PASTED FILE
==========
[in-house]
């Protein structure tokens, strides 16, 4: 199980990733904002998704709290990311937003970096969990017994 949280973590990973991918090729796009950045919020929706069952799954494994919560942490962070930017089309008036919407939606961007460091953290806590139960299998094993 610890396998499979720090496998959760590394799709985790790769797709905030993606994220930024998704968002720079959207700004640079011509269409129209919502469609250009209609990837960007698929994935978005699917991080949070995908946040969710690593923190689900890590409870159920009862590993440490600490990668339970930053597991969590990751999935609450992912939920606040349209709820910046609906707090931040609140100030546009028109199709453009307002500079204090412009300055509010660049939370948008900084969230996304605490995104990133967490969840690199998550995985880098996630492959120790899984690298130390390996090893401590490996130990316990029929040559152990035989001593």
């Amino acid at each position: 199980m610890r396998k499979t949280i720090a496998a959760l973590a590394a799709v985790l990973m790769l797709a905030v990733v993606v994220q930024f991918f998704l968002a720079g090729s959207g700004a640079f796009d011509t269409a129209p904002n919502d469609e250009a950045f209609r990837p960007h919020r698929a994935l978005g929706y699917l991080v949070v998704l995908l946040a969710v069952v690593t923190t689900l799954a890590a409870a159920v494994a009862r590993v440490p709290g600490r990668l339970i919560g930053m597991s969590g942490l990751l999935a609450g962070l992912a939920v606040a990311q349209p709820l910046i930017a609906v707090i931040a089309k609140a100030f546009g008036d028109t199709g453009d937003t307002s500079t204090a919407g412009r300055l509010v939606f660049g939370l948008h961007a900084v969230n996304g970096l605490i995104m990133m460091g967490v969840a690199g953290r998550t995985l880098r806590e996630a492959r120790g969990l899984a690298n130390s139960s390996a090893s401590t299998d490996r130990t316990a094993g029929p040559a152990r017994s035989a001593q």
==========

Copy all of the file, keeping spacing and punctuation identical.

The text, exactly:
[in-house]
């Protein structure tokens, strides 16, 4: 199980990733904002998704709290990311937003970096969990017994 949280973590990973991918090729796009950045919020929706069952799954494994919560942490962070930017089309008036919407939606961007460091953290806590139960299998094993 610890396998499979720090496998959760590394799709985790790769797709905030993606994220930024998704968002720079959207700004640079011509269409129209919502469609250009209609990837960007698929994935978005699917991080949070995908946040969710690593923190689900890590409870159920009862590993440490600490990668339970930053597991969590990751999935609450992912939920606040349209709820910046609906707090931040609140100030546009028109199709453009307002500079204090412009300055509010660049939370948008900084969230996304605490995104990133967490969840690199998550995985880098996630492959120790899984690298130390390996090893401590490996130990316990029929040559152990035989001593």
């Amino acid at each position: 199980m610890r396998k499979t949280i720090a496998a959760l973590a590394a799709v985790l990973m790769l797709a905030v990733v993606v994220q930024f991918f998704l968002a720079g090729s959207g700004a640079f796009d011509t269409a129209p904002n919502d469609e250009a950045f209609r990837p960007h919020r698929a994935l978005g929706y699917l991080v949070v998704l995908l946040a969710v069952v690593t923190t689900l799954a890590a409870a159920v494994a009862r590993v440490p709290g600490r990668l339970i919560g930053m597991s969590g942490l990751l999935a609450g962070l992912a939920v606040a990311q349209p709820l910046i930017a609906v707090i931040a089309k609140a100030f546009g008036d028109t199709g453009d937003t307002s500079t204090a919407g412009r300055l509010v939606f660049g939370l948008h961007a900084v969230n996304g970096l605490i995104m990133m460091g967490v969840a690199g953290r998550t995985l880098r806590e996630a492959r120790g969990l899984a690298n130390s139960s390996a090893s401590t299998d490996r130990t316990a094993g029929p040559a152990r017994s035989a001593q």